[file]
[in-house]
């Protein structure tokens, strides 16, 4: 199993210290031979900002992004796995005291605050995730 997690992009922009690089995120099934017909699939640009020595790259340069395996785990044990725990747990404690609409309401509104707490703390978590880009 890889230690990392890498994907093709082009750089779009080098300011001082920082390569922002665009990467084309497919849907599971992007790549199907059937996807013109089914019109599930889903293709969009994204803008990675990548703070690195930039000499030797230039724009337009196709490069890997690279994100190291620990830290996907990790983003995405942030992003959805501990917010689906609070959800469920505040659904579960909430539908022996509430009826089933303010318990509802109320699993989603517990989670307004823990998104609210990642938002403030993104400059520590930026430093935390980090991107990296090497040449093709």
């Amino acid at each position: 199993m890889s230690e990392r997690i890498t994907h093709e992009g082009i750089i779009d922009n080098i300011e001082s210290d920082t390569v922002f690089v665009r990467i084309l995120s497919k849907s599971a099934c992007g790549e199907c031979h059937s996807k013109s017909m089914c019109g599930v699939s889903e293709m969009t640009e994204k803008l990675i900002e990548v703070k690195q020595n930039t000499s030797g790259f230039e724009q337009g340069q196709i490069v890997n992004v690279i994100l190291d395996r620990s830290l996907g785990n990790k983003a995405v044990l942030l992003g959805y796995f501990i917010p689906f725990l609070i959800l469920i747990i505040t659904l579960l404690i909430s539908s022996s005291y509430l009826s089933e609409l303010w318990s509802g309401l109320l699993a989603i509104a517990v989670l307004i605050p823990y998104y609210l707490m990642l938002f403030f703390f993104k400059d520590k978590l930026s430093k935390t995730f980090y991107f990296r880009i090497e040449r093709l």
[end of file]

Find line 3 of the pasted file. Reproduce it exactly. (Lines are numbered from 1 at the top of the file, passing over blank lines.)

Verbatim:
């Amino acid at each position: 199993m890889s230690e990392r997690i890498t994907h093709e992009g082009i750089i779009d922009n080098i300011e001082s210290d920082t390569v922002f690089v665009r990467i084309l995120s497919k849907s599971a099934c992007g790549e199907c031979h059937s996807k013109s017909m089914c019109g599930v699939s889903e293709m969009t640009e994204k803008l990675i900002e990548v703070k690195q020595n930039t000499s030797g790259f230039e724009q337009g340069q196709i490069v890997n992004v690279i994100l190291d395996r620990s830290l996907g785990n990790k983003a995405v044990l942030l992003g959805y796995f501990i917010p689906f725990l609070i959800l469920i747990i505040t659904l579960l404690i909430s539908s022996s005291y509430l009826s089933e609409l303010w318990s509802g309401l109320l699993a989603i509104a517990v989670l307004i605050p823990y998104y609210l707490m990642l938002f403030f703390f993104k400059d520590k978590l930026s430093k935390t995730f980090y991107f990296r880009i090497e040449r093709l």